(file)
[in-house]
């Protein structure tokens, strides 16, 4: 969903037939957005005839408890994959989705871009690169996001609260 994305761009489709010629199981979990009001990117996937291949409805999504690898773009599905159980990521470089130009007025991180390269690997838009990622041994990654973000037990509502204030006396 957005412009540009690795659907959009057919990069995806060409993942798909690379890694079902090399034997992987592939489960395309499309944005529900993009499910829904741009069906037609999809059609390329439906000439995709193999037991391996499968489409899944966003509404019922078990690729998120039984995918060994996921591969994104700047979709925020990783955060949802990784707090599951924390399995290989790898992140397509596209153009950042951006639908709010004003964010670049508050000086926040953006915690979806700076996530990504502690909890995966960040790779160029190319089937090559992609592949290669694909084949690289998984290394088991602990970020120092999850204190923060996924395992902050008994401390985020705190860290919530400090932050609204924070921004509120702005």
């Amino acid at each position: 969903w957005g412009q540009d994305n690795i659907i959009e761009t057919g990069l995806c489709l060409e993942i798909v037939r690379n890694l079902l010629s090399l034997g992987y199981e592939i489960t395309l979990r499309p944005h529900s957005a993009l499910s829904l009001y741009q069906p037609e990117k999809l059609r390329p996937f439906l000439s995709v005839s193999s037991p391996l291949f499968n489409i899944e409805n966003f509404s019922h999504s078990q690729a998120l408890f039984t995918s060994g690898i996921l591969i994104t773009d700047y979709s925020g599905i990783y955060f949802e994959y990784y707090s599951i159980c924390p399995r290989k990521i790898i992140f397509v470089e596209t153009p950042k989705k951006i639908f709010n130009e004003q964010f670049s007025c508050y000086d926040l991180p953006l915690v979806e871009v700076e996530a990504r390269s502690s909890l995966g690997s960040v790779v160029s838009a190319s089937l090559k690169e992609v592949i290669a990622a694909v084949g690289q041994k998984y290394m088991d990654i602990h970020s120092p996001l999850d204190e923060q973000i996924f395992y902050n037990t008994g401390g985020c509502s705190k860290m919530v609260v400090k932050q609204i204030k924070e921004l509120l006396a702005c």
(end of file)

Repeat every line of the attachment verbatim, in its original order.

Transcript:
[in-house]
């Protein structure tokens, strides 16, 4: 969903037939957005005839408890994959989705871009690169996001609260 994305761009489709010629199981979990009001990117996937291949409805999504690898773009599905159980990521470089130009007025991180390269690997838009990622041994990654973000037990509502204030006396 957005412009540009690795659907959009057919990069995806060409993942798909690379890694079902090399034997992987592939489960395309499309944005529900993009499910829904741009069906037609999809059609390329439906000439995709193999037991391996499968489409899944966003509404019922078990690729998120039984995918060994996921591969994104700047979709925020990783955060949802990784707090599951924390399995290989790898992140397509596209153009950042951006639908709010004003964010670049508050000086926040953006915690979806700076996530990504502690909890995966960040790779160029190319089937090559992609592949290669694909084949690289998984290394088991602990970020120092999850204190923060996924395992902050008994401390985020705190860290919530400090932050609204924070921004509120702005």
């Amino acid at each position: 969903w957005g412009q540009d994305n690795i659907i959009e761009t057919g990069l995806c489709l060409e993942i798909v037939r690379n890694l079902l010629s090399l034997g992987y199981e592939i489960t395309l979990r499309p944005h529900s957005a993009l499910s829904l009001y741009q069906p037609e990117k999809l059609r390329p996937f439906l000439s995709v005839s193999s037991p391996l291949f499968n489409i899944e409805n966003f509404s019922h999504s078990q690729a998120l408890f039984t995918s060994g690898i996921l591969i994104t773009d700047y979709s925020g599905i990783y955060f949802e994959y990784y707090s599951i159980c924390p399995r290989k990521i790898i992140f397509v470089e596209t153009p950042k989705k951006i639908f709010n130009e004003q964010f670049s007025c508050y000086d926040l991180p953006l915690v979806e871009v700076e996530a990504r390269s502690s909890l995966g690997s960040v790779v160029s838009a190319s089937l090559k690169e992609v592949i290669a990622a694909v084949g690289q041994k998984y290394m088991d990654i602990h970020s120092p996001l999850d204190e923060q973000i996924f395992y902050n037990t008994g401390g985020c509502s705190k860290m919530v609260v400090k932050q609204i204030k924070e921004l509120l006396a702005c």